On 1 November the Western Church celebrates All Saints’ Day (in the Episcopal Church it may be observed on the Sunday following, in addition to its observance on the fixed date). The hymnody for this feast is, as one would expect, glorious, and more plentiful than can be sung in one celebration of the Eucharist. Last year these Notes covered ‘For all the saints, who from their labors rest’, almost certainly the best-known hymn for the occasion in the Anglican tradition, which will indeed be sung this year.
Equally magnificent is ‘Hark! the sound of holy voices’ , written by Christopher Wordsworth, a Church of England bishop, scholar, and hymnist, part of an illustrious family that included the poet William and several other prominent prelates and scholars. It describes the white-robed denizens of heaven as seen in St John’s Revelation, cataloguing a number of traditional categories of the blessed ones: patriarchs and prophets; certain rulers who took seriously the responsibility to care and provide for their subjects; apostles, evangelists, martyrs, confessors, and all those others less famous but no less saintly; women who, for part or all of their lives, set aside the rigid roles and expectations of their times and places to devote themselves to God. This parish sings this text to the pentatonic tune ‘Pleading Savior’, probably of American or British folk origin, which strips away the pomp of the (unfamiliar) tune to which it is set in the Hymnal and allows a fresh focus upon the words.
A somewhat similar catalogue to that found in the foregoing forms the basis of ‘Ye watchers and ye holy ones’ . The first stanza consists essentially of a traditional list of the nine orders of angels: seraphim, cherubim, seraphim, thrones, dominions, princedoms, powers, virtues, archangels. The second treats the Blessed Virgin herself, who is ‘more honorable than the Cherubim, and beyond compare more glorious than the Seraphim’, as a Hymn to the Theotokos (‘God-bearer’, a traditional title for St Mary) from the Liturgy of St John Chrysostom – which must have been Athelstan Riley’s source – puts it. The third stanza, in turn, addresses the patriarchs, prophets, apostles, martyrs, and finally ‘all saints triumphant’. Garlands of alleluias adorn this fine hymn, which is set to a majestic 17th-century German tune, ‘Lasst uns erfreuen’, whose many descending scale passages are reminiscent of cascades of bells.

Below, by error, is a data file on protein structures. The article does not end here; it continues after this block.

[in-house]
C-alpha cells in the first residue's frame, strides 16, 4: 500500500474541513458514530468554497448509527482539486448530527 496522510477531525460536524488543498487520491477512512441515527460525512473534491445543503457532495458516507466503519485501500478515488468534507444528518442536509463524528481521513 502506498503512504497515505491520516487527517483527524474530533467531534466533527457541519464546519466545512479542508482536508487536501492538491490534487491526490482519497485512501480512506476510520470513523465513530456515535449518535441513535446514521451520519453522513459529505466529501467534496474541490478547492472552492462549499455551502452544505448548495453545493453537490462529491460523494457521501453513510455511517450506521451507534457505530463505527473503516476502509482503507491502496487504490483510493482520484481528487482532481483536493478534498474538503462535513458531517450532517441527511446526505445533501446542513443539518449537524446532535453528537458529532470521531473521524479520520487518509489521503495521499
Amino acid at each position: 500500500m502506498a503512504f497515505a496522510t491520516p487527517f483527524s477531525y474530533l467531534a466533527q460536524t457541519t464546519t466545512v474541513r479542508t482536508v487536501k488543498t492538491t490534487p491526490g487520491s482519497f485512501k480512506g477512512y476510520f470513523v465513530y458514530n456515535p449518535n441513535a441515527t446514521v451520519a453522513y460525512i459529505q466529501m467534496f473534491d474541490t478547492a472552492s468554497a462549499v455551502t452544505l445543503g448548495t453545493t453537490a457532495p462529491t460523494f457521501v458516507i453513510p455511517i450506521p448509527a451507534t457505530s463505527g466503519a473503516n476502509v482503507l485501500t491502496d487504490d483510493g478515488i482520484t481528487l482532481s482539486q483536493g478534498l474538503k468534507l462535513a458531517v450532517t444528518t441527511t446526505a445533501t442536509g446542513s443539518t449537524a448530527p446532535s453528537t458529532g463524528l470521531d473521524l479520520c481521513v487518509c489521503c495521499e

Finally, ‘Jerusalem, my happy home’ paints a slightly more homely picture of heaven. The original text is a song of 27 stanzas ‘mad by F:B:P: to the tune of Diana’, as it is headed in its earliest known source, an English manuscript from around 1600; it has appeared in many different forms ever since then. The original begins with the present first stanza, then more or less alternates descriptions of the woes of earthly life and the glories of heaven – in the midst of which is found our second stanza – before arriving at our third and fourth stanzas depicting King David as choirmaster and Our Lady singing the Magnificat, her canticle of praise. (This part of the hymn goes on to include the traditional authors or singers of the other great canticles Te Deum, Nunc dimittis, and Benedictus Dominus Deus: Sts Ambrose and Augustine, St Simeon, and Zechariah, respectively.) Our last stanza is a revision of the original final stanza, omitting the note of woe which features so prominently throughout the original. The inspired pairing with ‘Land of Rest’, another American folk tune with a placid, even pastoral, atmosphere, heightens the portrayal of eternal bliss for which we long.
We often think of the saints as those who have lived particularly heroic lives of faith (often resulting in particularly heroic deaths as well), and who thereby set an example of boundless compassion or ascetical discipline or outspokenness in the face of evil or some other thing very much worthy of emulation.
But ultimately the category of sainthood is one of being rather than one of doing: the saints are those fully united to Christ and filled with the Spirit, who already in this life are able – by practice, by circumstance, ultimately by grace – to discern the image of God in themselves and others, the ‘eyes of whose hearts are enlightened’ to see things in their ‘fulness’, as the Epistle to the Ephesians puts it – and who are thus prepared to behold the glory of God unveiled. As a result, their lives witness to God’s glory, power, and love (often, indeed, in extraordinary acts of mercy or bravery or harmony with creation), and it is ultimately this that is celebrated on saints’ feast days, including this one.